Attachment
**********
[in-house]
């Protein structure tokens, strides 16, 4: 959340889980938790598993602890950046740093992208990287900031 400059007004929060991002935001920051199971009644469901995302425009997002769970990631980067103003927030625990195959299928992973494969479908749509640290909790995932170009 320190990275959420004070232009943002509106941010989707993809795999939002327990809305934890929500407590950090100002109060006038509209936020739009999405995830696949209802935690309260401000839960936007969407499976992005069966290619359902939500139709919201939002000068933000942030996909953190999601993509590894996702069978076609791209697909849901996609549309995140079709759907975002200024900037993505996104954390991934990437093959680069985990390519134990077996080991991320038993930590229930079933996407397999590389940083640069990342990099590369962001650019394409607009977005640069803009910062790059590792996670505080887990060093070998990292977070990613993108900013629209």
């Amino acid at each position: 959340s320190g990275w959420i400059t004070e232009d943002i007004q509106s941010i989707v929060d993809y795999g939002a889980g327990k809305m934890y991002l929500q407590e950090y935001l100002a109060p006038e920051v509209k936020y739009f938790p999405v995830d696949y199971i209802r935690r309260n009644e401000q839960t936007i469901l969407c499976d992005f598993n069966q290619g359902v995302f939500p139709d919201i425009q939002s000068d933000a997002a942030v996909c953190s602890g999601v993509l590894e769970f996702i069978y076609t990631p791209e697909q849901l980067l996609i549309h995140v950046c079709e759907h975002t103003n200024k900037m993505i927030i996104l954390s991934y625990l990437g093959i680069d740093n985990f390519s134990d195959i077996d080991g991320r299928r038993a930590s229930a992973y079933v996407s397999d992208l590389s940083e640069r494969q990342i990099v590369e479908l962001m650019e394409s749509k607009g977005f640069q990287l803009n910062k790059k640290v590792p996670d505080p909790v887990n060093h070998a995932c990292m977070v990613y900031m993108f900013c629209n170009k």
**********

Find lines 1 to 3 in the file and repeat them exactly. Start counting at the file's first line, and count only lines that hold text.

[in-house]
């Protein structure tokens, strides 16, 4: 959340889980938790598993602890950046740093992208990287900031 400059007004929060991002935001920051199971009644469901995302425009997002769970990631980067103003927030625990195959299928992973494969479908749509640290909790995932170009 320190990275959420004070232009943002509106941010989707993809795999939002327990809305934890929500407590950090100002109060006038509209936020739009999405995830696949209802935690309260401000839960936007969407499976992005069966290619359902939500139709919201939002000068933000942030996909953190999601993509590894996702069978076609791209697909849901996609549309995140079709759907975002200024900037993505996104954390991934990437093959680069985990390519134990077996080991991320038993930590229930079933996407397999590389940083640069990342990099590369962001650019394409607009977005640069803009910062790059590792996670505080887990060093070998990292977070990613993108900013629209």
């Amino acid at each position: 959340s320190g990275w959420i400059t004070e232009d943002i007004q509106s941010i989707v929060d993809y795999g939002a889980g327990k809305m934890y991002l929500q407590e950090y935001l100002a109060p006038e920051v509209k936020y739009f938790p999405v995830d696949y199971i209802r935690r309260n009644e401000q839960t936007i469901l969407c499976d992005f598993n069966q290619g359902v995302f939500p139709d919201i425009q939002s000068d933000a997002a942030v996909c953190s602890g999601v993509l590894e769970f996702i069978y076609t990631p791209e697909q849901l980067l996609i549309h995140v950046c079709e759907h975002t103003n200024k900037m993505i927030i996104l954390s991934y625990l990437g093959i680069d740093n985990f390519s134990d195959i077996d080991g991320r299928r038993a930590s229930a992973y079933v996407s397999d992208l590389s940083e640069r494969q990342i990099v590369e479908l962001m650019e394409s749509k607009g977005f640069q990287l803009n910062k790059k640290v590792p996670d505080p909790v887990n060093h070998a995932c990292m977070v990613y900031m993108f900013c629209n170009k």